Huge project to build harbour wall in Iran

Morpeth Rotary President Elect Jim Dunn introducing guest speaker Richard Potter. (John Pringle Rotary Secretary also in shot).
Morpeth Rotary President Elect Jim Dunn introducing guest speaker Richard Potter. (John Pringle Rotary Secretary also in shot).

CHARTERED engineer Richard Potter of Whalton told Morpeth Rotary Club members about his two years on a $148million civil engineering project in Iran.

It was to build a 1,000m-long, 17m-high diaphragm wall, put cranes on top and dig a new approach channel for a department of the Government of Iran.

The location for the harbour installation was Bandar Abbas on the Straits of Hormuz opposite Dubai. The harbour was to take Post Panamax ships – ships capable of passing through the widened Panama Canal.

He worked as a client technical adviser with an inexperienced Iranian contractor. There was also an Italian contractor and a Dutch dredging company.

As it was in an earthquake zone, the ground had to be compacted down to 12m below surface level before construction could start.

A machine raised a 27-tonne weight up to 15m and then dropped it, which caused the ground level to be lowered by 12m.

Then 248 interlocking T-shaped cages had to be constructed, each containing 45 tonnes of high tensile steel and 300 cubic metres of concrete.

In the summer, work had to be done at night as daytime temperatures were 40 degrees Centigrade to 45 degrees Centigrade.

Thankfully, the offices had air-conditioning.

Temporary guide walls had to be built into pits in the earth with dug-out material going off to a tip.

A special coating had to be used on the sides to prevent collapse.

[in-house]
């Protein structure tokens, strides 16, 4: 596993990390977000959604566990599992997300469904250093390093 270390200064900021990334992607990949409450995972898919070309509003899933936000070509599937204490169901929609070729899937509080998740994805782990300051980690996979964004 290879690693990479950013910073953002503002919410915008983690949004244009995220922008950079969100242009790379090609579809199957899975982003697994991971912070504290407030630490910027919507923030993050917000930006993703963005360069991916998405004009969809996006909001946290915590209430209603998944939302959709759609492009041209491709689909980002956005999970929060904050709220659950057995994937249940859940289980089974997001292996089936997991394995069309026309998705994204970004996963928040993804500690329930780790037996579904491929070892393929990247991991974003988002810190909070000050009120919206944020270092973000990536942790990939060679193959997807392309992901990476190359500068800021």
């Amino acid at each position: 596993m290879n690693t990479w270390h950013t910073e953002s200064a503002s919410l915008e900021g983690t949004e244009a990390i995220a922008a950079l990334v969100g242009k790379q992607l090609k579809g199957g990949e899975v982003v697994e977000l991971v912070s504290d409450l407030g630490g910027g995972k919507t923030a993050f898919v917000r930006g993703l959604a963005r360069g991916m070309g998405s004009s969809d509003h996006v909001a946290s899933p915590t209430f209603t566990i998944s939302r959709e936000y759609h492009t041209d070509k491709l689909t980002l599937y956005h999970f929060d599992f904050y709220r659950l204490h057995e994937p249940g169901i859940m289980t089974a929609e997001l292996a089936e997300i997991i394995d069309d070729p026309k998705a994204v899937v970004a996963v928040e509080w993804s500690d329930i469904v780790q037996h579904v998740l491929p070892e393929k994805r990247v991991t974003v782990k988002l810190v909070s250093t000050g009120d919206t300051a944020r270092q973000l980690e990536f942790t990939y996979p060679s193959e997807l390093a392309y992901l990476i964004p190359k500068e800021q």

Three cages were needed for each section, which were then concrete poured using a casting table with a pipe at the bottom.

It gradually rises as the concrete is poured.

The quay wall needed anchor blocks linked to anchor walls with stressed tension bars screwed in between. The final stage was to provide a crane beam at the front, bollards, fenders, a crane rail and other quay furniture.

The cranes came complete from China with five full-height cranes on each ship. They were unloaded sideways onto temporary rails, jacked up and turned onto the permanent harbour rails.

Instructions had to be in Chinese, Farsi and English to get the job done. There were problems with cash flow and getting deliveries on time. The project was priced in US dollars, but had to be changed to Euros.

Steel came from Iran and Russia, cement from Iran, crane rails from Belgium and concrete and additives from South Africa.

The local people were lovely, friendly and welcoming. An adequate flat had been provided in the local community, as well as the use of a driver and a car. The country has the worst traffic death record in the world and there are no rules of the road.

The main tourist sites are far off, but there are hot springs in the local hills, traditional markets, a bazaar, and lots of corner shops – although there are no supermarkets.

There is good fresh bread, but you can not get cheese and there are no bars or night life in that area.

There were gyms as Iranians are keen on bodybuilding. It was safer than Newcastle to go out at night and there were no restrictions on movement.

Communications and internet connections were difficult to begin with, but improved with access to a satellite dish.

There are lots of mobile phones in the country.

Mr Potter left in 2007 and had one visit back in 2008.